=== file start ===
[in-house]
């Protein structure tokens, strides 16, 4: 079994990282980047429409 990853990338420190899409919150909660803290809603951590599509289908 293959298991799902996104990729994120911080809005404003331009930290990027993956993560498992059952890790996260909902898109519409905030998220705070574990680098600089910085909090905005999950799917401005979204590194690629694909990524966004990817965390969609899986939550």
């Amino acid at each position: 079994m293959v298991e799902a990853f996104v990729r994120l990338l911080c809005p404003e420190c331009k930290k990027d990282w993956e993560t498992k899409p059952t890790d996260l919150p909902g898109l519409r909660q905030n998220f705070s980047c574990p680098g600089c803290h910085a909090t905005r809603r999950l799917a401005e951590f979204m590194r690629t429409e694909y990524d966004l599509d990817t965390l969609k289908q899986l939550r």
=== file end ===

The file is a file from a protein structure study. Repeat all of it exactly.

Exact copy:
[in-house]
């Protein structure tokens, strides 16, 4: 079994990282980047429409 990853990338420190899409919150909660803290809603951590599509289908 293959298991799902996104990729994120911080809005404003331009930290990027993956993560498992059952890790996260909902898109519409905030998220705070574990680098600089910085909090905005999950799917401005979204590194690629694909990524966004990817965390969609899986939550």
């Amino acid at each position: 079994m293959v298991e799902a990853f996104v990729r994120l990338l911080c809005p404003e420190c331009k930290k990027d990282w993956e993560t498992k899409p059952t890790d996260l919150p909902g898109l519409r909660q905030n998220f705070s980047c574990p680098g600089c803290h910085a909090t905005r809603r999950l799917a401005e951590f979204m590194r690629t429409e694909y990524d966004l599509d990817t965390l969609k289908q899986l939550r």